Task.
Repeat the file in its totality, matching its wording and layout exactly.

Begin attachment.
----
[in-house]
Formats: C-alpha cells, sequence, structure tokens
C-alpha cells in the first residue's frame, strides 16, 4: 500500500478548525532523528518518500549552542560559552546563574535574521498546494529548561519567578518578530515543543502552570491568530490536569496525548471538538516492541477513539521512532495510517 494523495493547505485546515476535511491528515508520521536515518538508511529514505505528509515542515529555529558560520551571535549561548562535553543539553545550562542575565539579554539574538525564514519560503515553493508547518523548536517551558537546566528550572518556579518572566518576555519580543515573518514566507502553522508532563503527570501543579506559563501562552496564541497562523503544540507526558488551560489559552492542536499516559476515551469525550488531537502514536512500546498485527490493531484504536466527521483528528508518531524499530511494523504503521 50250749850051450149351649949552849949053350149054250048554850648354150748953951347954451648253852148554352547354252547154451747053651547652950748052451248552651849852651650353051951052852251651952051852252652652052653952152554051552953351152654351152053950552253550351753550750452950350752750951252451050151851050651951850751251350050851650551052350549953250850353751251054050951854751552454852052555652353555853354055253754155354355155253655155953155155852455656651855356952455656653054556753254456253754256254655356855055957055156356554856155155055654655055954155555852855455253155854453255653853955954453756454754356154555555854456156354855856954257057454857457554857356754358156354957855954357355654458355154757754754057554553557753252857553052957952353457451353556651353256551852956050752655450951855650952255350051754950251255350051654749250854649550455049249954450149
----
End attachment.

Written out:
[in-house]
Formats: C-alpha cells, sequence, structure tokens
C-alpha cells in the first residue's frame, strides 16, 4: 500500500478548525532523528518518500549552542560559552546563574535574521498546494529548561519567578518578530515543543502552570491568530490536569496525548471538538516492541477513539521512532495510517 494523495493547505485546515476535511491528515508520521536515518538508511529514505505528509515542515529555529558560520551571535549561548562535553543539553545550562542575565539579554539574538525564514519560503515553493508547518523548536517551558537546566528550572518556579518572566518576555519580543515573518514566507502553522508532563503527570501543579506559563501562552496564541497562523503544540507526558488551560489559552492542536499516559476515551469525550488531537502514536512500546498485527490493531484504536466527521483528528508518531524499530511494523504503521 50250749850051450149351649949552849949053350149054250048554850648354150748953951347954451648253852148554352547354252547154451747053651547652950748052451248552651849852651650353051951052852251651952051852252652652052653952152554051552953351152654351152053950552253550351753550750452950350752750951252451050151851050651951850751251350050851650551052350549953250850353751251054050951854751552454852052555652353555853354055253754155354355155253655155953155155852455656651855356952455656653054556753254456253754256254655356855055957055156356554856155155055654655055954155555852855455253155854453255653853955954453756454754356154555555854456156354855856954257057454857457554857356754358156354957855954357355654458355154757754754057554553557753252857553052957952353457451353556651353256551852956050752655450951855650952255350051754950251255350051654749250854649550455049249954450149